Knowledge CentreTechnical Resources SearchConference PapersOperational Ranking of Intersections: A Novel Prioritization Methodology

Operational Ranking of Intersections: A Novel Prioritization Methodology


Many road agencies have incorporated network screening for identification of sites with potential for safety improvements as part of their annual safety programs. The Highway Safety Manual includes well established approaches for conducting network screening from safety perspectives. The final result of a road safety network screening is ranked lists of intersections or road sections which require operational or capital improvements. There is a growing interest among road agencies to use a systematic approach to screen their network in order to identify sites which could benefit from operational improvements. The objective of this paper is to develop a methodology for prioritizing signalized and unsignalized intersections to identify those which could potentially benefit from operational improvements. In this paper a two-level prioritization methodology is proposed: a) a high level screening to identify a short-list of intersections, and b) a detailed modeling and analysis exercise to finalize the ranking list. The first level of screening is based on relative traffic volumes on major and minor road approach of intersections. The second level of screening requires detailed lane configurations, traffic signal timing, and turning movement counts. It is also recognized that some of the safety problems at a site are as a result of operational problems. Therefore, the potential for safety improvement values calculated from road safety network screening are incorporated into the proposed methodology. In this paper, the application of the proposed methodology is demonstrated through ranking of 263 signalized intersections and 128 stop-controlled intersections within the Regional Municipality of Halton in Ontario, Canada. Among each category, 30 signalized intersections and 35 stop-controlled intersections are identified as the most in need for operational improvements. The methodology and results of this paper can be used by other municipalities in order to identify intersections which require operational improvements. This process is also beneficial in assisting municipalities in their annual budgeting practices.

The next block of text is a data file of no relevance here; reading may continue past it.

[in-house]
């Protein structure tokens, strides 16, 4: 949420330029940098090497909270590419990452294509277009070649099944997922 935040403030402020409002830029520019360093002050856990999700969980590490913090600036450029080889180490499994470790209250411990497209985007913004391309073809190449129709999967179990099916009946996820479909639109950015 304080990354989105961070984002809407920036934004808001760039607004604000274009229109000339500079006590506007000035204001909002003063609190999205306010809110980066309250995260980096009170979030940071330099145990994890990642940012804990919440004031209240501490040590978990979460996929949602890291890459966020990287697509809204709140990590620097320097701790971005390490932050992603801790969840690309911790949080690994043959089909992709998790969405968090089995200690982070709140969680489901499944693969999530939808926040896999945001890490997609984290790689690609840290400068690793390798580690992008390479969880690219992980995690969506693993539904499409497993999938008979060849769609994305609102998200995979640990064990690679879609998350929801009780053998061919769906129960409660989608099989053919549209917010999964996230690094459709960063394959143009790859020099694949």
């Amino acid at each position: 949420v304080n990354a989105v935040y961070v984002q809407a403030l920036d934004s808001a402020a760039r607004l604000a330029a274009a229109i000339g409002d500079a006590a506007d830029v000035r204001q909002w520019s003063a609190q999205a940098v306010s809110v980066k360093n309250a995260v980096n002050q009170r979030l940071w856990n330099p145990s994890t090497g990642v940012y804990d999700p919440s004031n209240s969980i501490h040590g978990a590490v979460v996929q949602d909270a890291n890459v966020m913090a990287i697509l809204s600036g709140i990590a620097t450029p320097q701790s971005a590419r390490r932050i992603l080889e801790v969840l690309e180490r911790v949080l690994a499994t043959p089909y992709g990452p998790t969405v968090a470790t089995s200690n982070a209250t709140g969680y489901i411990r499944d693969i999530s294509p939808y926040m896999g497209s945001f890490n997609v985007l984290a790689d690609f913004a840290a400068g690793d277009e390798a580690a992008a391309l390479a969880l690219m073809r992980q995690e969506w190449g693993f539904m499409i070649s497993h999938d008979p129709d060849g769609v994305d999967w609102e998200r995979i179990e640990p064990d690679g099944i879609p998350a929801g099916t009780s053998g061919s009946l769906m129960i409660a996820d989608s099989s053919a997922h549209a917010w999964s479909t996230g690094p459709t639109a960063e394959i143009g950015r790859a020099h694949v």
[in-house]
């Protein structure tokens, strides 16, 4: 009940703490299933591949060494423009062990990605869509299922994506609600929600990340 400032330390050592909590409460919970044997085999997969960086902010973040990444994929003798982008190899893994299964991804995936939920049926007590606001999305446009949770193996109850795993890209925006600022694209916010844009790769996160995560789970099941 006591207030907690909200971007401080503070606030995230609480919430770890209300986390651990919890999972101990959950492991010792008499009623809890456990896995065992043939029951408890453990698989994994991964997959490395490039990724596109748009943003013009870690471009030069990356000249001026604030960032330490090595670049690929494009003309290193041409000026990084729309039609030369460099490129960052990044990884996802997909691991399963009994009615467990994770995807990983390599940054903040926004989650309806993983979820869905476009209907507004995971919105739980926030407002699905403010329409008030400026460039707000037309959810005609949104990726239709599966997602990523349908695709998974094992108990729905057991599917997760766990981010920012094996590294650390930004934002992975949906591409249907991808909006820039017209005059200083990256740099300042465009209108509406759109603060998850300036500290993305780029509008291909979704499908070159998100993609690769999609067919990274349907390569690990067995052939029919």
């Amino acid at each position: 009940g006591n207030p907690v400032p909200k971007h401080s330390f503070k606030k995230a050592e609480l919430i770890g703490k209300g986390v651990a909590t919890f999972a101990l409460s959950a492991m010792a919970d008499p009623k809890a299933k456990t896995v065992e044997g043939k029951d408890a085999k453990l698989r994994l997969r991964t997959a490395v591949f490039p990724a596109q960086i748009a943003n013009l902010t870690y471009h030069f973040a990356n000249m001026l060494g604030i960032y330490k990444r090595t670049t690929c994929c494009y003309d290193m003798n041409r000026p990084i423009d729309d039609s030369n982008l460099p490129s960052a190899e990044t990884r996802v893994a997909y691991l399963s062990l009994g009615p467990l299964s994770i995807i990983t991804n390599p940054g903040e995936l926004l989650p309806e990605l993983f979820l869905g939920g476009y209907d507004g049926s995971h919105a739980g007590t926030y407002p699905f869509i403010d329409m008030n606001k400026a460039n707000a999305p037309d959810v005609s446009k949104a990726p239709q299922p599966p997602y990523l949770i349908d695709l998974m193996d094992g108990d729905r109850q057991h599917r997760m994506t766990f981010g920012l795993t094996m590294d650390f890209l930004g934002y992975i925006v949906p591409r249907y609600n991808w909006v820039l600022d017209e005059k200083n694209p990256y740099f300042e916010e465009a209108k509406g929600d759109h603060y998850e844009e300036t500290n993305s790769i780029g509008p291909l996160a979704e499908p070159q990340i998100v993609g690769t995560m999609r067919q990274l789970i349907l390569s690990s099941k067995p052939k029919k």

Conference Paper Details

Session title:
Intersection Safety Through Traffic Control Devices
Omrani, R.
Izadpanah, P.
Zervos, N.
Hadayeghi, A.
Road safety